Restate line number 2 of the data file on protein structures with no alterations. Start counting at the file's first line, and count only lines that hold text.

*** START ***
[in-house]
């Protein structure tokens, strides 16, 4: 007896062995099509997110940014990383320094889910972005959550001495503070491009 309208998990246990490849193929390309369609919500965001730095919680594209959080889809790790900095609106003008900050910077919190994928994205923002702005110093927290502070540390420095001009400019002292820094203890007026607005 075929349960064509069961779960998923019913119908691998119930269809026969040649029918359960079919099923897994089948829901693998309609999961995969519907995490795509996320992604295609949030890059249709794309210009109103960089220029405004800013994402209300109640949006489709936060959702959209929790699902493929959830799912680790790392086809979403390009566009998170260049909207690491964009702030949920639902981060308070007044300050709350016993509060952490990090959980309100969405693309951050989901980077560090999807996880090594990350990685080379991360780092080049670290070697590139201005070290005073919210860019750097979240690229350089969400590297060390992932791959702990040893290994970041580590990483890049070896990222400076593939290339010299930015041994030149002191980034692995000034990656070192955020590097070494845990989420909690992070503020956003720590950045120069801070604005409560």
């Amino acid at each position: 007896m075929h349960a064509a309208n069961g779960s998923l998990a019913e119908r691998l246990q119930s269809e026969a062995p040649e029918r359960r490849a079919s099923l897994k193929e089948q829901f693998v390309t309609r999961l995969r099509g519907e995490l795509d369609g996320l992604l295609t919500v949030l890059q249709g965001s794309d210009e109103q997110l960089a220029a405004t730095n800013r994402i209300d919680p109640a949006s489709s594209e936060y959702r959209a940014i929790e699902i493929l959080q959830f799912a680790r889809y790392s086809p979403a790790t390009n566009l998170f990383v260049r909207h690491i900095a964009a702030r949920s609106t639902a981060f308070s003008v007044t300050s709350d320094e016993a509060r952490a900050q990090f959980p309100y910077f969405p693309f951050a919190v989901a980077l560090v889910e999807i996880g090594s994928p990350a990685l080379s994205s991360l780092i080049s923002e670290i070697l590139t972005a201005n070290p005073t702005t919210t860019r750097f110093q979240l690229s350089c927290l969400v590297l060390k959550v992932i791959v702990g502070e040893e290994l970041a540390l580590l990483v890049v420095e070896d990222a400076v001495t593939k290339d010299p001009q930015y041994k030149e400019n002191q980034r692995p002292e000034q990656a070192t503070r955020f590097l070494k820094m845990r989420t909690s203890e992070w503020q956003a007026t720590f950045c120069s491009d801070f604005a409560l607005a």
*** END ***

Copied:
């Protein structure tokens, strides 16, 4: 007896062995099509997110940014990383320094889910972005959550001495503070491009 309208998990246990490849193929390309369609919500965001730095919680594209959080889809790790900095609106003008900050910077919190994928994205923002702005110093927290502070540390420095001009400019002292820094203890007026607005 075929349960064509069961779960998923019913119908691998119930269809026969040649029918359960079919099923897994089948829901693998309609999961995969519907995490795509996320992604295609949030890059249709794309210009109103960089220029405004800013994402209300109640949006489709936060959702959209929790699902493929959830799912680790790392086809979403390009566009998170260049909207690491964009702030949920639902981060308070007044300050709350016993509060952490990090959980309100969405693309951050989901980077560090999807996880090594990350990685080379991360780092080049670290070697590139201005070290005073919210860019750097979240690229350089969400590297060390992932791959702990040893290994970041580590990483890049070896990222400076593939290339010299930015041994030149002191980034692995000034990656070192955020590097070494845990989420909690992070503020956003720590950045120069801070604005409560």